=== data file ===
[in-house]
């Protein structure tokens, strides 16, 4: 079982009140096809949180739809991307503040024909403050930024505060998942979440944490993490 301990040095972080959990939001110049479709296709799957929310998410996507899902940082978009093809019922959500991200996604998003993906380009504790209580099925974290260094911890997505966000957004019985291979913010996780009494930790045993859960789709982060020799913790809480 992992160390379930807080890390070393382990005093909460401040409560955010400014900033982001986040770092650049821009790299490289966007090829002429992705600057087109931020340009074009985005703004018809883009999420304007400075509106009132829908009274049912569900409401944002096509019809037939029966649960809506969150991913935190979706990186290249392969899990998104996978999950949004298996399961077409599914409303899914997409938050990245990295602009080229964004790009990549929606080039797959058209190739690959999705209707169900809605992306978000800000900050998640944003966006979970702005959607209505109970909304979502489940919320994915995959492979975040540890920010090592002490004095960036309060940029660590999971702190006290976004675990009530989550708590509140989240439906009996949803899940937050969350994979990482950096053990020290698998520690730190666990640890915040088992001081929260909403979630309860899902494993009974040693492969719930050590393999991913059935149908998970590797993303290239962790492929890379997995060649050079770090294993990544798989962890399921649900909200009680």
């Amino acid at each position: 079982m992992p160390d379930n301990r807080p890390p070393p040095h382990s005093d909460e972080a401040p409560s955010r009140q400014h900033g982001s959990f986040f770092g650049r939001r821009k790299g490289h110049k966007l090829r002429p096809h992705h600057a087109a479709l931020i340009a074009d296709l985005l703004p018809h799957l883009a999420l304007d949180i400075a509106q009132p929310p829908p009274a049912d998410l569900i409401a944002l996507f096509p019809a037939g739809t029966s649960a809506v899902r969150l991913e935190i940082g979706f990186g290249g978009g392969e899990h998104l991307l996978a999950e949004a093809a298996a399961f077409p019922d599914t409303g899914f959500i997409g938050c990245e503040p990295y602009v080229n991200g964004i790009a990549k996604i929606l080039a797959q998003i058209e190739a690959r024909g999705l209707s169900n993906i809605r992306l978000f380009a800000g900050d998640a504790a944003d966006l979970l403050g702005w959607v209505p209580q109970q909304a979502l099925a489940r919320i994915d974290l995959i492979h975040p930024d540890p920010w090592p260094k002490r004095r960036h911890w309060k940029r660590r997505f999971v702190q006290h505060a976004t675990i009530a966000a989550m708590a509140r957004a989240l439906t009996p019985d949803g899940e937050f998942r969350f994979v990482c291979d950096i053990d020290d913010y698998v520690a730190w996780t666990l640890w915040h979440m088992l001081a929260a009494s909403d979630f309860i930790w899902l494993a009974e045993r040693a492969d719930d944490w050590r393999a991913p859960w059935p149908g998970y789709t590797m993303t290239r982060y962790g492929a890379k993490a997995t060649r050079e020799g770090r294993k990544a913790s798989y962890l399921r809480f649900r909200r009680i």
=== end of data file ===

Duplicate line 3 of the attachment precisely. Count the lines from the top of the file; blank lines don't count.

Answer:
């Amino acid at each position: 079982m992992p160390d379930n301990r807080p890390p070393p040095h382990s005093d909460e972080a401040p409560s955010r009140q400014h900033g982001s959990f986040f770092g650049r939001r821009k790299g490289h110049k966007l090829r002429p096809h992705h600057a087109a479709l931020i340009a074009d296709l985005l703004p018809h799957l883009a999420l304007d949180i400075a509106q009132p929310p829908p009274a049912d998410l569900i409401a944002l996507f096509p019809a037939g739809t029966s649960a809506v899902r969150l991913e935190i940082g979706f990186g290249g978009g392969e899990h998104l991307l996978a999950e949004a093809a298996a399961f077409p019922d599914t409303g899914f959500i997409g938050c990245e503040p990295y602009v080229n991200g964004i790009a990549k996604i929606l080039a797959q998003i058209e190739a690959r024909g999705l209707s169900n993906i809605r992306l978000f380009a800000g900050d998640a504790a944003d966006l979970l403050g702005w959607v209505p209580q109970q909304a979502l099925a489940r919320i994915d974290l995959i492979h975040p930024d540890p920010w090592p260094k002490r004095r960036h911890w309060k940029r660590r997505f999971v702190q006290h505060a976004t675990i009530a966000a989550m708590a509140r957004a989240l439906t009996p019985d949803g899940e937050f998942r969350f994979v990482c291979d950096i053990d020290d913010y698998v520690a730190w996780t666990l640890w915040h979440m088992l001081a929260a009494s909403d979630f309860i930790w899902l494993a009974e045993r040693a492969d719930d944490w050590r393999a991913p859960w059935p149908g998970y789709t590797m993303t290239r982060y962790g492929a890379k993490a997995t060649r050079e020799g770090r294993k990544a913790s798989y962890l399921r809480f649900r909200r009680i």